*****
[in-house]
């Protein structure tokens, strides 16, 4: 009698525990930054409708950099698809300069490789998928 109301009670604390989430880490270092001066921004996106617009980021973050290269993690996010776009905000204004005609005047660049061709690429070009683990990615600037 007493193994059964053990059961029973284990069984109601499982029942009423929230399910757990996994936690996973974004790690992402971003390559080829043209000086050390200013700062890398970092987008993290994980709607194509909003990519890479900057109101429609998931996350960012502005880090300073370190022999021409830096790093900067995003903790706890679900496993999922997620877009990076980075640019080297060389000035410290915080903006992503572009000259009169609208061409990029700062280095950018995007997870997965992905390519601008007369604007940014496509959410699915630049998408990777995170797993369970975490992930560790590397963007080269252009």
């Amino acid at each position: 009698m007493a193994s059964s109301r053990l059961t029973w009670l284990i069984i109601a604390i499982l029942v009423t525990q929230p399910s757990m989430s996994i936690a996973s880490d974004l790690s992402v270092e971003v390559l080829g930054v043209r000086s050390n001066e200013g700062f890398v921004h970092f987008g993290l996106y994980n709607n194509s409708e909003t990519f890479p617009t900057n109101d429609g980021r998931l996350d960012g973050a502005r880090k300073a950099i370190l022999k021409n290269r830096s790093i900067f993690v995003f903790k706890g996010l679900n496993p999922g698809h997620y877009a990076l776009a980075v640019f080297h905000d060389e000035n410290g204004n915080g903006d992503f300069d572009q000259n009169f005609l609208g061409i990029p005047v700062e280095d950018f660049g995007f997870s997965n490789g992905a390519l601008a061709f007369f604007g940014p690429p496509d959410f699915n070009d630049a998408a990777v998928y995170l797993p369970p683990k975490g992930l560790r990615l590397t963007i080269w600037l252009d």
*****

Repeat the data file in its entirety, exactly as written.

[in-house]
């Protein structure tokens, strides 16, 4: 009698525990930054409708950099698809300069490789998928 109301009670604390989430880490270092001066921004996106617009980021973050290269993690996010776009905000204004005609005047660049061709690429070009683990990615600037 007493193994059964053990059961029973284990069984109601499982029942009423929230399910757990996994936690996973974004790690992402971003390559080829043209000086050390200013700062890398970092987008993290994980709607194509909003990519890479900057109101429609998931996350960012502005880090300073370190022999021409830096790093900067995003903790706890679900496993999922997620877009990076980075640019080297060389000035410290915080903006992503572009000259009169609208061409990029700062280095950018995007997870997965992905390519601008007369604007940014496509959410699915630049998408990777995170797993369970975490992930560790590397963007080269252009």
């Amino acid at each position: 009698m007493a193994s059964s109301r053990l059961t029973w009670l284990i069984i109601a604390i499982l029942v009423t525990q929230p399910s757990m989430s996994i936690a996973s880490d974004l790690s992402v270092e971003v390559l080829g930054v043209r000086s050390n001066e200013g700062f890398v921004h970092f987008g993290l996106y994980n709607n194509s409708e909003t990519f890479p617009t900057n109101d429609g980021r998931l996350d960012g973050a502005r880090k300073a950099i370190l022999k021409n290269r830096s790093i900067f993690v995003f903790k706890g996010l679900n496993p999922g698809h997620y877009a990076l776009a980075v640019f080297h905000d060389e000035n410290g204004n915080g903006d992503f300069d572009q000259n009169f005609l609208g061409i990029p005047v700062e280095d950018f660049g995007f997870s997965n490789g992905a390519l601008a061709f007369f604007g940014p690429p496509d959410f699915n070009d630049a998408a990777v998928y995170l797993p369970p683990k975490g992930l560790r990615l590397t963007i080269w600037l252009d």